Saturday, 18 July 2009

Holly's weekend of adventure - Day 1

Wow I achieved a lot today! And took a ridiculous number of photos to document it - I actually am turning Japanese...

Set my alarm for 3.45am (!) and headed to straight to Tsukiji Market. This is the world's largest fish and seafood market and has a massive fruit & veg market on-site too. I spent the whole time I was there trying to avoid being run over - all the produce is moved around the tiny spaces between stalls by men driving these weird carts, that are a cross between a forklift truck and a dodgem.

The famous frozen tuna auction started at 5.30 but the hall it's held in filled up with traders and wholesalers from about 5.00. The traders are trying to show off their fish and cut knicks in the tail to allow the wholesalers to inspect the underlying flesh. Men in blue boiler suits paced around inspecting the fish and occassionally stabbed into the flesh with big hooks to test it in some way or another.

The auction itself kicked off with the ringing off bells to signal the start and, after that, I had absolutely no idea what happened! The auctioneer shouted a jumble of numbers in no particular order and the odd person made a very discrete hand signal. How they kept track of who was bidding and for how much I'll never know...

After the auction, I spent about an hour wandering around the fish and seafood bit (I don't even think I managed to see it all!), testing my new camera out in the warren of stalls and piled up polystyrene boxes. The variety of seafood for sale was staggering - most of the shellfish I had never seen before and some things I couldn't even work out if they were a fish, shellfish, animal, vegetable or just some lumpy rock! I did spot quite a few things that I have so far consumed in sushi... Everything seemed to be available in three forms: alive, dead or frozen. Quite a lot of the alive stock was actively trying to escape! The one type of fish that dominates, though, is tuna. It's everywhere.

There are huge electric saws for cutting the frozen stuff and then the guys that deal with the fresh version basically use Samurai swords to cut it up.

There is also someone who is employed with the sole purpose of feeding massive blocks of ice into a machine that chips it.

After pacing around the fish, I made my way over to check out the vegetables and stumbled upon the vegetable auction. This was even more confusing than the tuna one! There were about 6 different items being auctioned off simultaneously and the patter and signalling was even more obscure.

Obviously, I had to try some of what is on offer, so I headed over to Daiwa Sushi for breakfast. Included in the market complex are a number of sushi joints that specialise in the tuna that comes straight from the auctions. For my breakfast (it was now 8.30) I tred 4 different types of nigiri - tuna, fatty tuna belly (apparently a delicacy), yellow tail (?!) and prawn.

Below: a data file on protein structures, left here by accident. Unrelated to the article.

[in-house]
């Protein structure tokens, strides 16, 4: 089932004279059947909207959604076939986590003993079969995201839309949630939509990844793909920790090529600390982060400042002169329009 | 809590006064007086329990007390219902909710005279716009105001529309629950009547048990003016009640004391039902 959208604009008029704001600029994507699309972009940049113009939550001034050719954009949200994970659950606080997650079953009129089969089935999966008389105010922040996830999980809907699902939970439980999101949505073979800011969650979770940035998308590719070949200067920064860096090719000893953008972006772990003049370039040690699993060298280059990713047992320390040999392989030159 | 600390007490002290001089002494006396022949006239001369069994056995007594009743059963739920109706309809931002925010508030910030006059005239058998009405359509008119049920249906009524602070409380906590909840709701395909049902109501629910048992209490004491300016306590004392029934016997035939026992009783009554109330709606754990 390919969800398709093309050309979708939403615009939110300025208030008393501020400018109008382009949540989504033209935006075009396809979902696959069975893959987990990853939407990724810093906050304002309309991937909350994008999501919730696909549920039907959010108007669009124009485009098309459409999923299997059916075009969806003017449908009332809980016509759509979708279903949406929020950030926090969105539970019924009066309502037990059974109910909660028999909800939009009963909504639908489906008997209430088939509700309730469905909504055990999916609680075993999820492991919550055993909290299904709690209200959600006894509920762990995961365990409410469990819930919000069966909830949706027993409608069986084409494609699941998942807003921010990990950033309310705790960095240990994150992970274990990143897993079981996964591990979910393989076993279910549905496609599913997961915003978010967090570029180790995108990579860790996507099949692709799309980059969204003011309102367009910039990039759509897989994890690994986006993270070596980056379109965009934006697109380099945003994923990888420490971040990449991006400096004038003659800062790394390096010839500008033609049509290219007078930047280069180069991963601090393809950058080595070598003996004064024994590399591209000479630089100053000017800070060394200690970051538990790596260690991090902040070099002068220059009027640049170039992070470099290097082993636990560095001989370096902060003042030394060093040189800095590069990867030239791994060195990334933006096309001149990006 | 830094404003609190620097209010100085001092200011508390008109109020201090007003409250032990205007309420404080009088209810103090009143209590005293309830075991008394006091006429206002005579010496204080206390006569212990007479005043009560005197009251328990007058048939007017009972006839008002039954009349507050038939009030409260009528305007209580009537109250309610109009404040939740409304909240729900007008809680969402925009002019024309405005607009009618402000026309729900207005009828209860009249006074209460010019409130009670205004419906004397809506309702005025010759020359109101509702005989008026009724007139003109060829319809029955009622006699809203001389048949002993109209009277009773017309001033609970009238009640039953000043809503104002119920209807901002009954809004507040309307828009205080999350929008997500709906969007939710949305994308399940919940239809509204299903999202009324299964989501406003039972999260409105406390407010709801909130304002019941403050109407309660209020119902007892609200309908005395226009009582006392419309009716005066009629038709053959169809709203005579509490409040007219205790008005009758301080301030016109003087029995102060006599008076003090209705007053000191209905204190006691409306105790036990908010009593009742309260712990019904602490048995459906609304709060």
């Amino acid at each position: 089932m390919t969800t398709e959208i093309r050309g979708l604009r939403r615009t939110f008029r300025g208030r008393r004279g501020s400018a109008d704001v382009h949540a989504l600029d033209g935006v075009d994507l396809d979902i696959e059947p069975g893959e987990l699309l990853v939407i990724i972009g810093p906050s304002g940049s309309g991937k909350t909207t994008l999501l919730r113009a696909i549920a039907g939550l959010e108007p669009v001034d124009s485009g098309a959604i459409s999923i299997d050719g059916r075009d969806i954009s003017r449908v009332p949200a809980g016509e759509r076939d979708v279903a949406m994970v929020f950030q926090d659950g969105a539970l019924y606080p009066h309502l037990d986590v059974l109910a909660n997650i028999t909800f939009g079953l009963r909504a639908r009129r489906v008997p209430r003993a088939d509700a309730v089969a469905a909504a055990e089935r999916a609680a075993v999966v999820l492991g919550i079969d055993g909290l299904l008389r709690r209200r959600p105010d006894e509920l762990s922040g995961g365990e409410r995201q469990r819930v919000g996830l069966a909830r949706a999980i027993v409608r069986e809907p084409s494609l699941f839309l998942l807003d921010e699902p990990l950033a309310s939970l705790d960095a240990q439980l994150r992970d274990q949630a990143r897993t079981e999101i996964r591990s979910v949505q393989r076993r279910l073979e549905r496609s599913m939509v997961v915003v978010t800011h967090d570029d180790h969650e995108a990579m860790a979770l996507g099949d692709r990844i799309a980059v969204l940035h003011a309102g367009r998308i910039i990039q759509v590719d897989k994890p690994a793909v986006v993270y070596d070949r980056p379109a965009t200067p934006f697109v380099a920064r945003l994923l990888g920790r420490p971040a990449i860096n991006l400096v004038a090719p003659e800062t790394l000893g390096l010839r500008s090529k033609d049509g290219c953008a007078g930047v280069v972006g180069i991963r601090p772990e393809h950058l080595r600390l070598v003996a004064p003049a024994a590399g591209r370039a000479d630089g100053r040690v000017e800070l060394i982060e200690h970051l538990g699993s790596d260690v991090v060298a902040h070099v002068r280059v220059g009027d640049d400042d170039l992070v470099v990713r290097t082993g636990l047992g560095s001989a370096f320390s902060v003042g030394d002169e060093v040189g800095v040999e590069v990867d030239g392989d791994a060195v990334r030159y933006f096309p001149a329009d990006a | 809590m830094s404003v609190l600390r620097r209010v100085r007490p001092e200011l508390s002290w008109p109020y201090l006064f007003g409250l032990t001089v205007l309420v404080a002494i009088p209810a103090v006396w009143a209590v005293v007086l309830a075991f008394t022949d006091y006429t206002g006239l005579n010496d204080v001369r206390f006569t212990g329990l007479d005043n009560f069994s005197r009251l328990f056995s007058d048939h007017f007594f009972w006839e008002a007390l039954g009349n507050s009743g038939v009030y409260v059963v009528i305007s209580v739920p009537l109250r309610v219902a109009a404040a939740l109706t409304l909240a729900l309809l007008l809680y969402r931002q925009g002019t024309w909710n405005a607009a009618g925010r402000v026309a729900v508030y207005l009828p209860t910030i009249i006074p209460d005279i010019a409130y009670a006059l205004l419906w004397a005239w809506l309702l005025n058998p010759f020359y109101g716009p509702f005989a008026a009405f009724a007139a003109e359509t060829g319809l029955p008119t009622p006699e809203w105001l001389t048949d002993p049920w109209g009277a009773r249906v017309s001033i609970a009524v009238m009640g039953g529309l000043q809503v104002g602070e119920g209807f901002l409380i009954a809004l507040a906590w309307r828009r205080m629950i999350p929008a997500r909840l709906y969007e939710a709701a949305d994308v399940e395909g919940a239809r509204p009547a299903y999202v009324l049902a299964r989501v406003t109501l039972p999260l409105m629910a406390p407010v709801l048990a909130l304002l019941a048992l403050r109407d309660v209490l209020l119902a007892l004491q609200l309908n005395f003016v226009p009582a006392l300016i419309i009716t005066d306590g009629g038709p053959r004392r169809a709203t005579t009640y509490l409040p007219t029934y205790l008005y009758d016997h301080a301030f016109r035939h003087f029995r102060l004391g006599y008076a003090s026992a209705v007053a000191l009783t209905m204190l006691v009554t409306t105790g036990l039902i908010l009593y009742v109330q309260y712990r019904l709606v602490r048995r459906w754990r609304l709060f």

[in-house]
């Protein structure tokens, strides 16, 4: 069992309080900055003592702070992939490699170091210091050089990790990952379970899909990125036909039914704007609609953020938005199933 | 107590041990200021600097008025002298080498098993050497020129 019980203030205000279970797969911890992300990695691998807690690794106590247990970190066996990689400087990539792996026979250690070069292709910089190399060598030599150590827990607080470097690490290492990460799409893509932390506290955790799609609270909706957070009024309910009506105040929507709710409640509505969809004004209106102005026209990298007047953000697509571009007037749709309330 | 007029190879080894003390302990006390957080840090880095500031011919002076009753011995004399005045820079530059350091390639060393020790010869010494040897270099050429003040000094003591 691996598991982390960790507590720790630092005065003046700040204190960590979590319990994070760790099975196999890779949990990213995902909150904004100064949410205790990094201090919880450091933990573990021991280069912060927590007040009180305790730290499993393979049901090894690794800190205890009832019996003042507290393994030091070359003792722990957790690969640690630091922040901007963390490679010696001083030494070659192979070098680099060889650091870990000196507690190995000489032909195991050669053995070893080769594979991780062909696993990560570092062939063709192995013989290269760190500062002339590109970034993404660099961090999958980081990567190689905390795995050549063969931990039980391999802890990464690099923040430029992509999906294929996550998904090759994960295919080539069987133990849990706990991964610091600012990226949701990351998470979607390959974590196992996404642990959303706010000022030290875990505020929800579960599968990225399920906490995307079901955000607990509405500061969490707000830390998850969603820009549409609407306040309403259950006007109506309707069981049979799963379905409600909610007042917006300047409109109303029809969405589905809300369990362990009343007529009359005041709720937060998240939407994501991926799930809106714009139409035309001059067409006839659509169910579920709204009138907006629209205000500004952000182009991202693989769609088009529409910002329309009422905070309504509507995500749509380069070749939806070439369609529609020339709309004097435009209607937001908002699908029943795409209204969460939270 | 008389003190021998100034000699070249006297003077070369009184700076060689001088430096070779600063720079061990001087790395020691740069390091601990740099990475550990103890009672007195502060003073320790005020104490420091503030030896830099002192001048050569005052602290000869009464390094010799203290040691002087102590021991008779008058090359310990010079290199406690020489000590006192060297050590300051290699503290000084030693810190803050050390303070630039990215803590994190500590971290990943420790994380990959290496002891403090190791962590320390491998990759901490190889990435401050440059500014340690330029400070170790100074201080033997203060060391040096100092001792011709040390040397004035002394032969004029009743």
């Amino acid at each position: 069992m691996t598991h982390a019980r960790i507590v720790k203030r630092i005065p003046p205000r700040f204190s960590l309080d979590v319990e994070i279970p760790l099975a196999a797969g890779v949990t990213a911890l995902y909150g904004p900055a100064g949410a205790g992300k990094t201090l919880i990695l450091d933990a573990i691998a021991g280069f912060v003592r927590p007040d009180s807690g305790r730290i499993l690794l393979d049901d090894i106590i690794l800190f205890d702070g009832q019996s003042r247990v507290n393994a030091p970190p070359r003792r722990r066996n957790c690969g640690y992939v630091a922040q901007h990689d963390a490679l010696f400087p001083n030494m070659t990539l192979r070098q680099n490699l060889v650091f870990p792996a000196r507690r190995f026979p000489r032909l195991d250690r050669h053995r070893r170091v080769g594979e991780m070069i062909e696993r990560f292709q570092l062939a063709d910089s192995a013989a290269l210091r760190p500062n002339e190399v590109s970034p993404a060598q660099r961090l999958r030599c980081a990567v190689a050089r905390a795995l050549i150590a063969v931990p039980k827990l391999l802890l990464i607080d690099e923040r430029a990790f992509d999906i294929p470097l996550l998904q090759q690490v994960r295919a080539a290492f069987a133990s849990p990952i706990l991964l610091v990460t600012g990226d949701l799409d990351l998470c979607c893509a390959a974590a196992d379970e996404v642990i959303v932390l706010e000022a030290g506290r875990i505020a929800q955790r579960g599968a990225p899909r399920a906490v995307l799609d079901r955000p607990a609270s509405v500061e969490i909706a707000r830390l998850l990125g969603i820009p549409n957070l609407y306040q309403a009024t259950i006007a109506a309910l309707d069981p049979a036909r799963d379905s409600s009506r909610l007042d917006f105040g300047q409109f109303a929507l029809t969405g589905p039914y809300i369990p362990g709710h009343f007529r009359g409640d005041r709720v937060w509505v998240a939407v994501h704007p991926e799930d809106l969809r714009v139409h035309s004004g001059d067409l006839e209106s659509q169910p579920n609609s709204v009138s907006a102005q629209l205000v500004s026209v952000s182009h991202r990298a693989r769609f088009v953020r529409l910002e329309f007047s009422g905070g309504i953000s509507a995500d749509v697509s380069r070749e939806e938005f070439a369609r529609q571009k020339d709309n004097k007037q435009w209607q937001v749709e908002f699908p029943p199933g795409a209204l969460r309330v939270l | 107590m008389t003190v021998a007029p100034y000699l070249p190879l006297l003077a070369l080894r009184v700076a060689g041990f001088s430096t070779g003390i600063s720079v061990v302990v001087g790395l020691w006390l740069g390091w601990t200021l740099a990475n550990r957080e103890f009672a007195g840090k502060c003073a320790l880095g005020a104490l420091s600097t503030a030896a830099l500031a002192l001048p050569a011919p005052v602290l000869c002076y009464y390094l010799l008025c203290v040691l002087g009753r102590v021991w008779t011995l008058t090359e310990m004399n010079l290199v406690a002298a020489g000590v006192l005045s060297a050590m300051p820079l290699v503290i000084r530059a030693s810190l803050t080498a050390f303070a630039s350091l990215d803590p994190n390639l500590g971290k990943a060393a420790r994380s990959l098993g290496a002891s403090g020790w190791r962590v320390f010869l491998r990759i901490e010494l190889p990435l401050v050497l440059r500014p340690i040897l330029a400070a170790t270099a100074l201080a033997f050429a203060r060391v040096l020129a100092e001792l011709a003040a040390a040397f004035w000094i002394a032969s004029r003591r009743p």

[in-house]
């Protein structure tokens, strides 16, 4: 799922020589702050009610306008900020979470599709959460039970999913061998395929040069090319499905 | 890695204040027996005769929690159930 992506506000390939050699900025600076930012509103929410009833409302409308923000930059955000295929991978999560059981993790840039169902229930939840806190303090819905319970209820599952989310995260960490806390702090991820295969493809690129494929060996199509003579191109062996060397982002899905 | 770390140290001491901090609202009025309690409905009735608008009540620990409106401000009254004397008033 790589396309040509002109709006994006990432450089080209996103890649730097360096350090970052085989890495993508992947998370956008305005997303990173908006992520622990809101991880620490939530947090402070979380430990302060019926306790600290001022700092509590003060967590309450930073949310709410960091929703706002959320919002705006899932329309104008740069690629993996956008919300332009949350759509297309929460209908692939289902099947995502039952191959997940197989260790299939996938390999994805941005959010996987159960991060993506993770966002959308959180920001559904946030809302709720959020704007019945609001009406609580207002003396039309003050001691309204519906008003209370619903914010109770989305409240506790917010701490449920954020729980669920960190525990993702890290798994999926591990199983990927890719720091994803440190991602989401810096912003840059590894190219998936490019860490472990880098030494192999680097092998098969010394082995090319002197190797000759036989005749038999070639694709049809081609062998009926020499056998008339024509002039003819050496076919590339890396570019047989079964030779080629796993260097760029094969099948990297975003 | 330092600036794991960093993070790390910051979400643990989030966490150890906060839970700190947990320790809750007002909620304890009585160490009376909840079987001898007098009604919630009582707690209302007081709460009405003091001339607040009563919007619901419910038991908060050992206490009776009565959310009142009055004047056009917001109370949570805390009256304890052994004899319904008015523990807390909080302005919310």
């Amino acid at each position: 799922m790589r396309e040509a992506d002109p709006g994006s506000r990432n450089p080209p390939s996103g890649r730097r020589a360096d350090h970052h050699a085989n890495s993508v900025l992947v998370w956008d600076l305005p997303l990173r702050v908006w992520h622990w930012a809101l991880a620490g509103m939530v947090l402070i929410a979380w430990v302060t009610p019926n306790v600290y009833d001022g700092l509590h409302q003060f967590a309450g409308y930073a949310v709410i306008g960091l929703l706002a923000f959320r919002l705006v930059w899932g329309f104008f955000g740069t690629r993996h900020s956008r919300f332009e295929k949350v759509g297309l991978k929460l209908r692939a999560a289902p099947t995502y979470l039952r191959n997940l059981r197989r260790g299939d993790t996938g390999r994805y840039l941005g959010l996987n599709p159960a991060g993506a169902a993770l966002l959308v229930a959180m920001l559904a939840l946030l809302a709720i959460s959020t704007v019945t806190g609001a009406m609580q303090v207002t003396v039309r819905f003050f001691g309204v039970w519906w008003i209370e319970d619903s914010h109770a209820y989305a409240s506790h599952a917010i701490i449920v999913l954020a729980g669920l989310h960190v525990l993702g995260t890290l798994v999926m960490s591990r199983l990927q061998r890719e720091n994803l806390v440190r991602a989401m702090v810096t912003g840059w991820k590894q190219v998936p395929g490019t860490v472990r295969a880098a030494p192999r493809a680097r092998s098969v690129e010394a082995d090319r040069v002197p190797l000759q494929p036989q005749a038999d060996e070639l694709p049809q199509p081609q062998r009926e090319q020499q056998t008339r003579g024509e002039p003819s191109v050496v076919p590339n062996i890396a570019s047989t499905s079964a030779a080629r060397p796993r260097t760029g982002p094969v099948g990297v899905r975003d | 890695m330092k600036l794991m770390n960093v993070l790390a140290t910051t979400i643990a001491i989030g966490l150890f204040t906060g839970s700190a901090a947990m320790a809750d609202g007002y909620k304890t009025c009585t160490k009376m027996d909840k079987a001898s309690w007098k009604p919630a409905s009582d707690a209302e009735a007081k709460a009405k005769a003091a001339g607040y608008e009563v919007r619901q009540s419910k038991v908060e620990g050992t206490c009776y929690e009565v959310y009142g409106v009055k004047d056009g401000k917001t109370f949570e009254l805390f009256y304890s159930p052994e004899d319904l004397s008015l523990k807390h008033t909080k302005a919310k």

It was the best sushi I've ever had! I then headed back home to shower the fish-smell off and take a nap. Post-nap, I headed up to Asakusa to do some temple-hopping.

The whole area is a fantastic combination of gorgeous temples and shrines with stunning gardens and streets filled with shops and stalls that sell local food, clothes and trinkets. There is lots of reasonably priced traditional Japanese yukatas and geta for sale, as well as fans, parasols and lanterns.

I'm going to have to go back and get myself properly kitted out! It was really good to see lots of locals walking around in their yukatas - the women all looked so beautiful.

I even walked past two dogs who were dressed in full Japanese gear! Kawaii!

For tea, I popped into a wee restaurant on one of the side streets and devoured some tore karaage (fried chicken bits), edamame beans and cucumber with dip.

I headed to Ueno to go to the big park there that has some great temples. When I got out the station, I walked straight into the middle of a parade and couldn't cross the road to get to the park! Eventually, they let people cross when there was a big enough gap, but in the meantime I got to watch local dance and music groups strut their stuff. It was glad to stumble upon what was quite a big event. It did mean that by the time I walked to the temples, they were all closed, but Ueno park in the twilight was very picturesque anyway and the temples looked good from the outside! I'll have to go back and explore some more.

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